Bill Cosby wants some low-income blacks to take responsibility for their lives and their futures and seize opportunities generations of African Americans fought, sacrificed, and sometimes died for to achieve. Call it tough love, a shout, a plea, an exhortation, a wake-up call to a hip-hop generation, a "keepin' it real" trip to the woodshed by a beloved father figure for millions who enjoyed The Cosby Show in the 1980s.
The landmark situation comedy was criticized as elitist because it portrayed the lives of a well-to-do minority family. Dr. Heathcliff "Cliff" Huxtable was a successful obstetrician, his wife a prominent lawyer, and all five children were intelligent, beautiful, privileged, and funny. Not your average middle-class family--black or white.
Less-affluent kids said the Huxtables lived in a "cranapple house"--a warm, comfortable, nurturing "family values" kind of place where there was always plenty of "100-percent pure fruit juice" for the neighborhood children, even those likely to get only sugary Kool-Aid at their homes.
To its credit, The Cosby Show was not a blackened version of Leave it to Beaver, set in an idyllic 1950s television fantasy land, although the Huxtables left the front door unlocked far too often for New York City reality.
Cosby was working-class retiree Hinton Lucas in his next comedy series, which lasted three seasons. In the earlier The Bill Cosby Show, he played high school gym teacher Chet Kincaid.
Many forget he won the first Emmys by a black performer (in 1966, '67, and '68) playing Alexander Scott, the Rhodes scholar spy-trainer sidekick to Kelly Robinson, a tennis star/secret agent played by Robert Culp in I Spy.
Cosby's breakthrough character was the first starring role for an African American on a predominantly white television show. I Spy fans hailed Cosby as "the Jackie Robinson of Television."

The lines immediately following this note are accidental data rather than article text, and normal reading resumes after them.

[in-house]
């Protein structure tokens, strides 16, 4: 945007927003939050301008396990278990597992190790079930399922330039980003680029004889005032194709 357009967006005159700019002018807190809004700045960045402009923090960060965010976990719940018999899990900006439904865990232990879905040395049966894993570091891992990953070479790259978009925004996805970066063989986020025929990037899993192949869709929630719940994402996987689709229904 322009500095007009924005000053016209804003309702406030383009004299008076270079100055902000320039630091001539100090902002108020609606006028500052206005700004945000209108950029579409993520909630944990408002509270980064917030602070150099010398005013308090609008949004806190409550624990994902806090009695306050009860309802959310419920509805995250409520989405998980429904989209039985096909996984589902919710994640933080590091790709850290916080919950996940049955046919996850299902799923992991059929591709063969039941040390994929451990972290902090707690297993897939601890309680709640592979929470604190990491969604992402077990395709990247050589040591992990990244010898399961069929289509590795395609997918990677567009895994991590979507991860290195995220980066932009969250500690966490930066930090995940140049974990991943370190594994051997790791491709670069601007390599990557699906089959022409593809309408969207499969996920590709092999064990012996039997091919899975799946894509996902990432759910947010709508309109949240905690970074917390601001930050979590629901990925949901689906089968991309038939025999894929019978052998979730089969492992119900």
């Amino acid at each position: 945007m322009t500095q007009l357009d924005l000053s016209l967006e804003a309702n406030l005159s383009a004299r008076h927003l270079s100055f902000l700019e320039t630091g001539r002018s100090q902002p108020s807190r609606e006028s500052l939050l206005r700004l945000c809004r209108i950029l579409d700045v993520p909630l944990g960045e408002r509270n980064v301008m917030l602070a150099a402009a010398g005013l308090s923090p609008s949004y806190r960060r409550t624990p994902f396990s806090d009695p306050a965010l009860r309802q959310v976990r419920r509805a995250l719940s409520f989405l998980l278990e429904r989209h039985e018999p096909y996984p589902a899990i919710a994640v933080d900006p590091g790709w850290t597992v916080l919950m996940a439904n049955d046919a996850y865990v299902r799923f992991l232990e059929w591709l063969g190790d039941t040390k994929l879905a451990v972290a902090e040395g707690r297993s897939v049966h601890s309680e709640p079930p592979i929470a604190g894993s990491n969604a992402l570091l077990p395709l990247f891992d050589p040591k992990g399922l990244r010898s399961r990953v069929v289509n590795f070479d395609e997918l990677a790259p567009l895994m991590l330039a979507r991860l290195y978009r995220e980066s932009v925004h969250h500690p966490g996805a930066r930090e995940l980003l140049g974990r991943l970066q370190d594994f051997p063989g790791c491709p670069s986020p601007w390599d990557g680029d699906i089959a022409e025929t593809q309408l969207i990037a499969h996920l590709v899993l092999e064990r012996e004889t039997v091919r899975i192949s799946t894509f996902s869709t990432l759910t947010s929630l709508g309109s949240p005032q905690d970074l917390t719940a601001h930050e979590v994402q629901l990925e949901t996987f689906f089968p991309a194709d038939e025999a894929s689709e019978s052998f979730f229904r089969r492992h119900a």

William Henry Cosby Jr. earned a Ph.D. in education at the University of Massachusetts, and his wife Camille O. Cosby also is an educator.
Camille Cosby and Emmy Award-winning journalist Renee Poussaint founded the National Visionary Leadership Project, which interviewed 49 prominent African-American elders to record their life journeys for the book A Wealth of Wisdom.
Bill Cosby said it hurts him that so many African-American youth have lost their way because they don't know the history of their race or have an appreciation of the struggles of ancestors from slavery to freedom. A defeatist subculture of crime, glorified violence, conspicuous consumption, and drugs has warped the values of many kids, and sometimes they don't even know it. Cosby says you don't have to sell out and become a controlled, homogenized image of white America to live a better life. He couldn't care less if a pharmacist uses street slang--so long as he understands Latin and has mastered chemistry.
Cosby was unrepentant about the off-the-cuff remarks he made May 17 at an NAACP forum on the fiftieth anniversary of the U.S. Supreme Court's historic 1954 Brown v. Board of Education decision that ended legal school segregation, chiding neglectful parents, illiterate children, and criminals who "are not holding up their end of this deal."
"It was about our minds, the use of our brains. It was about education," he told the thirty-third annual Rainbow/PUSH Coalition conference. "Fifty percent of African-American males in the lower-income group drop out of school.
"I had a speech, but I kept seeing people in their 80s who had contributed to his decision in the balcony. These people certainly didn't have this in mind. There is a time when we have to turn the mirror around."
Cosby said being poor did not break the spirit in black families of the past. "The housing project was set up for you to move in, move up, and move out," he said. He urged black parents to invest in their children and not let …